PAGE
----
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U.S. House to Consider Bipartisan Public-Lands Bill

Since 1965, the Land and Water Conservation Fund has tapped revenues from offshore oil and gas development to preserve public lands, including Canyon of the Ancients National Monument. (BLM)
Since 1965, the Land and Water Conservation Fund has tapped revenues from offshore oil and gas development to preserve public lands, including Canyon of the Ancients National Monument. (BLM)
February 21, 2019

DENVER – Last week the U.S. Senate passed a bill, by a vote of 92 to 8, that would permanently reauthorize the Land and Water Conservation Fund.

All eyes now are on members of the House, who could vote on the measure as early as next week.

Garett Reppenhagen, Rocky Mountain director of the Vet Voice Foundation, says since 1965 the fund has helped communities across the nation acquire nearly 7 million acres of parkland, water resources and open space.

"It's a program that I think every county in American uses, and it doesn't use taxpayer money,” he states. “It uses leases from offshore oil and gas revenue to fund conservation projects, improvements on our national park systems, greening urban areas like bike paths and playgrounds and swimming pools."

In addition to hundreds of park projects across Colorado, the fund has helped protect places including Great Sand Dunes National Park and Canyon of the Ancients National Monument.

Critics of the fund point to a shift away from state grants and an emphasis on federal land acquisition, which they see as lost opportunities for extraction industries.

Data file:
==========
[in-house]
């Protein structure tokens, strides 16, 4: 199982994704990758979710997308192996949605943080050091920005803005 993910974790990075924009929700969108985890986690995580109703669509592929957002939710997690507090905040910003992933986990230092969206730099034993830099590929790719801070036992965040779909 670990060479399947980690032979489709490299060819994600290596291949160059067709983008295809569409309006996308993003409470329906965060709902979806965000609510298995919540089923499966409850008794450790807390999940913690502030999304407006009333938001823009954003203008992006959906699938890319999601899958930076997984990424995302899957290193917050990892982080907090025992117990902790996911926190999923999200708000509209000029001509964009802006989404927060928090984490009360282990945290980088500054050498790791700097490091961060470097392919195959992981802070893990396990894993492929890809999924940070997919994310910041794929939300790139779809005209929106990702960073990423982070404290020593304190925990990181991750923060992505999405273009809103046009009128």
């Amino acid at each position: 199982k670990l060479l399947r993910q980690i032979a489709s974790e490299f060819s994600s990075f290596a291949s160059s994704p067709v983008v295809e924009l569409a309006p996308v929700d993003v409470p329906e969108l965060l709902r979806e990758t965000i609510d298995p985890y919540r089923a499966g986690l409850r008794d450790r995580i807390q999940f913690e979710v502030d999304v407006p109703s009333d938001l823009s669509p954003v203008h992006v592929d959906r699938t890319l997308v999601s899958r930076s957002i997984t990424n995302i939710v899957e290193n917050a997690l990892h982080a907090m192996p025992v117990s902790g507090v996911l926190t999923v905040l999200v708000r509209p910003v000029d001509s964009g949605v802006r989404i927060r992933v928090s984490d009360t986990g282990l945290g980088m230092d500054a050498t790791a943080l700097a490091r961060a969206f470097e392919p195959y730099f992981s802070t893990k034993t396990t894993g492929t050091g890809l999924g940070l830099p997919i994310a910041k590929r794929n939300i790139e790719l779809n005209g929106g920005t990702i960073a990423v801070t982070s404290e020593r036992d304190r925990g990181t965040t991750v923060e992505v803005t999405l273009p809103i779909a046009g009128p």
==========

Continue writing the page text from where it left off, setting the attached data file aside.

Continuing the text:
Congress allowed the fund to expire last year.

Reppenhagen notes that most of the acquisitions are used to create access points to lands owned by all Americans.

Reppenhagen, who served in Kosovo and Iraq, says camping, hiking and fishing on Colorado's public lands have helped him readjust to civilian life.

"Military veterans use the outdoors to heal from our military trauma, from our experiences on the battlefield,” he relates. “It helps with our post-traumatic stress disorder. And we use the outdoors to bond with our family and friends when we come home from long deployments."

Reppenhagen says the fund also has helped boost local economies in Colorado and across the nation.

"People go into the great outdoors needing to stop for gas, or using hotels or buying fishing equipment or bicycle equipment,” he states. “You know, there is a really growing outdoor economy in America, and it's a sustainable economy."

According to the U.S. Census, each year more than 2 million people hunt, fish or view wildlife in Colorado, activities that contribute $3 billion to the state's economy.

Eric Galatas, Public News Service - CO